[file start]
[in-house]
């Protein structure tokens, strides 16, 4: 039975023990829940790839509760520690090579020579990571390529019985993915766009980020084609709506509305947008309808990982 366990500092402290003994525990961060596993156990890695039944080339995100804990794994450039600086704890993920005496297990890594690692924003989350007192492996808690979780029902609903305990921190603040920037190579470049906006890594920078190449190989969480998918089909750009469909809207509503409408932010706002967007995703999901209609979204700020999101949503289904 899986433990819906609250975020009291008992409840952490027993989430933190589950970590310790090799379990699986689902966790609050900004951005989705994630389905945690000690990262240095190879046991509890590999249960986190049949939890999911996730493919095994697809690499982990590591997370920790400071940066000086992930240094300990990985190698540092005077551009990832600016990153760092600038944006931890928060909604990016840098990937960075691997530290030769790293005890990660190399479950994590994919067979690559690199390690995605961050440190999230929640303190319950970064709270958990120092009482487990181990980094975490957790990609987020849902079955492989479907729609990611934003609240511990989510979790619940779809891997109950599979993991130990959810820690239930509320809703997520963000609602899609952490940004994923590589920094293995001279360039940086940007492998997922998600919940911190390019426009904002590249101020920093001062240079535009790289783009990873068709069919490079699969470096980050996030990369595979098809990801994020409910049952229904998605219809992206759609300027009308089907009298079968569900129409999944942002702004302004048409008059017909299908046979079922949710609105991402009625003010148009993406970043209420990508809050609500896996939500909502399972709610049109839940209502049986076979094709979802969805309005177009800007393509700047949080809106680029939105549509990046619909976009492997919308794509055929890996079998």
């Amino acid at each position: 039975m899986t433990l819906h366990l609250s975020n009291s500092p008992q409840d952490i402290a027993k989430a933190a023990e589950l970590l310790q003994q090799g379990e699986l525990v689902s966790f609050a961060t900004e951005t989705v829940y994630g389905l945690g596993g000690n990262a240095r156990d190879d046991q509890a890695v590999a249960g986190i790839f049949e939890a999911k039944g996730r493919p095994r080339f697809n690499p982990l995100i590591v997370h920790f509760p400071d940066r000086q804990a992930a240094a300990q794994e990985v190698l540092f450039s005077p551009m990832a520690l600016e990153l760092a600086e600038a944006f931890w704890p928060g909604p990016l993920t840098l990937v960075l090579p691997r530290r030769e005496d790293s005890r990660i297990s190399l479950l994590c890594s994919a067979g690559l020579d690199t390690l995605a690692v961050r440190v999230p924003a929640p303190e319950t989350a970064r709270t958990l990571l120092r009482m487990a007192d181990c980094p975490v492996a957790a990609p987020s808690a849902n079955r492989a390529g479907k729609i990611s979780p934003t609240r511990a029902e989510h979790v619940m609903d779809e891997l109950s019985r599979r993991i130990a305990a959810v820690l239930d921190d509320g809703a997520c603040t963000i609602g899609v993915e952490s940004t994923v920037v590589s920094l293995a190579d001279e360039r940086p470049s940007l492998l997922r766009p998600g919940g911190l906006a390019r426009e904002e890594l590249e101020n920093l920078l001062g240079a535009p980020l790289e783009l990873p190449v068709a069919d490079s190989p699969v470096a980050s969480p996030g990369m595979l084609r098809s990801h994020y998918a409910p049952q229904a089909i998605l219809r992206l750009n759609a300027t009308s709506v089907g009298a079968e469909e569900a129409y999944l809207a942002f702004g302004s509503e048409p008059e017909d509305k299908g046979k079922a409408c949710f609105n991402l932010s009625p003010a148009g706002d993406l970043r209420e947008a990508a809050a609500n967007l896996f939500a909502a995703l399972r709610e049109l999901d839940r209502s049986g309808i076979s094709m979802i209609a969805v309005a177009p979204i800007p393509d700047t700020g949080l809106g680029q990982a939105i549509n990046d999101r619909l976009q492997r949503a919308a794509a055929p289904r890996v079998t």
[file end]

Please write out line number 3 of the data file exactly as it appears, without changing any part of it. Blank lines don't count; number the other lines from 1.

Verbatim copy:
């Amino acid at each position: 039975m899986t433990l819906h366990l609250s975020n009291s500092p008992q409840d952490i402290a027993k989430a933190a023990e589950l970590l310790q003994q090799g379990e699986l525990v689902s966790f609050a961060t900004e951005t989705v829940y994630g389905l945690g596993g000690n990262a240095r156990d190879d046991q509890a890695v590999a249960g986190i790839f049949e939890a999911k039944g996730r493919p095994r080339f697809n690499p982990l995100i590591v997370h920790f509760p400071d940066r000086q804990a992930a240094a300990q794994e990985v190698l540092f450039s005077p551009m990832a520690l600016e990153l760092a600086e600038a944006f931890w704890p928060g909604p990016l993920t840098l990937v960075l090579p691997r530290r030769e005496d790293s005890r990660i297990s190399l479950l994590c890594s994919a067979g690559l020579d690199t390690l995605a690692v961050r440190v999230p924003a929640p303190e319950t989350a970064r709270t958990l990571l120092r009482m487990a007192d181990c980094p975490v492996a957790a990609p987020s808690a849902n079955r492989a390529g479907k729609i990611s979780p934003t609240r511990a029902e989510h979790v619940m609903d779809e891997l109950s019985r599979r993991i130990a305990a959810v820690l239930d921190d509320g809703a997520c603040t963000i609602g899609v993915e952490s940004t994923v920037v590589s920094l293995a190579d001279e360039r940086p470049s940007l492998l997922r766009p998600g919940g911190l906006a390019r426009e904002e890594l590249e101020n920093l920078l001062g240079a535009p980020l790289e783009l990873p190449v068709a069919d490079s190989p699969v470096a980050s969480p996030g990369m595979l084609r098809s990801h994020y998918a409910p049952q229904a089909i998605l219809r992206l750009n759609a300027t009308s709506v089907g009298a079968e469909e569900a129409y999944l809207a942002f702004g302004s509503e048409p008059e017909d509305k299908g046979k079922a409408c949710f609105n991402l932010s009625p003010a148009g706002d993406l970043r209420e947008a990508a809050a609500n967007l896996f939500a909502a995703l399972r709610e049109l999901d839940r209502s049986g309808i076979s094709m979802i209609a969805v309005a177009p979204i800007p393509d700047t700020g949080l809106g680029q990982a939105i549509n990046d999101r619909l976009q492997r949503a919308a794509a055929p289904r890996v079998t």